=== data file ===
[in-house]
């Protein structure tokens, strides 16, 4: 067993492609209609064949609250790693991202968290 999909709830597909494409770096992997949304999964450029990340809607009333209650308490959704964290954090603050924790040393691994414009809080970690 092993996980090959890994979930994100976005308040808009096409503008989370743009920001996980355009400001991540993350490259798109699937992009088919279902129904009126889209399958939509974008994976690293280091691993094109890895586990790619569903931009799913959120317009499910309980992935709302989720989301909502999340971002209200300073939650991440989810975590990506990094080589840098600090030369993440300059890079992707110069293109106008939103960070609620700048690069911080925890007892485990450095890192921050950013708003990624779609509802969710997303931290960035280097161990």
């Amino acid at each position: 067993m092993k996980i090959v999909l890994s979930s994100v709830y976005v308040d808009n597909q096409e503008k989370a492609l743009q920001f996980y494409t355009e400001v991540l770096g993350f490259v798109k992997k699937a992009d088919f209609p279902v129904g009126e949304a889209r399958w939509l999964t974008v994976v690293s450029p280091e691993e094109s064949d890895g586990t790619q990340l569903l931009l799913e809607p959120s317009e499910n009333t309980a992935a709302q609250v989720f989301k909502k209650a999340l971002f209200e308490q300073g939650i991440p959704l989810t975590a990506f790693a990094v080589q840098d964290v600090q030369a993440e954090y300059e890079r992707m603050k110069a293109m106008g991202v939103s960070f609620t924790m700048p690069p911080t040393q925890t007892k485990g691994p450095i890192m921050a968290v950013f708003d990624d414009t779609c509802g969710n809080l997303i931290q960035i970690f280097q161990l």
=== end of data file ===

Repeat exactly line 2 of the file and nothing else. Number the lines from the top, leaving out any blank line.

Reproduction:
């Protein structure tokens, strides 16, 4: 067993492609209609064949609250790693991202968290 999909709830597909494409770096992997949304999964450029990340809607009333209650308490959704964290954090603050924790040393691994414009809080970690 092993996980090959890994979930994100976005308040808009096409503008989370743009920001996980355009400001991540993350490259798109699937992009088919279902129904009126889209399958939509974008994976690293280091691993094109890895586990790619569903931009799913959120317009499910309980992935709302989720989301909502999340971002209200300073939650991440989810975590990506990094080589840098600090030369993440300059890079992707110069293109106008939103960070609620700048690069911080925890007892485990450095890192921050950013708003990624779609509802969710997303931290960035280097161990």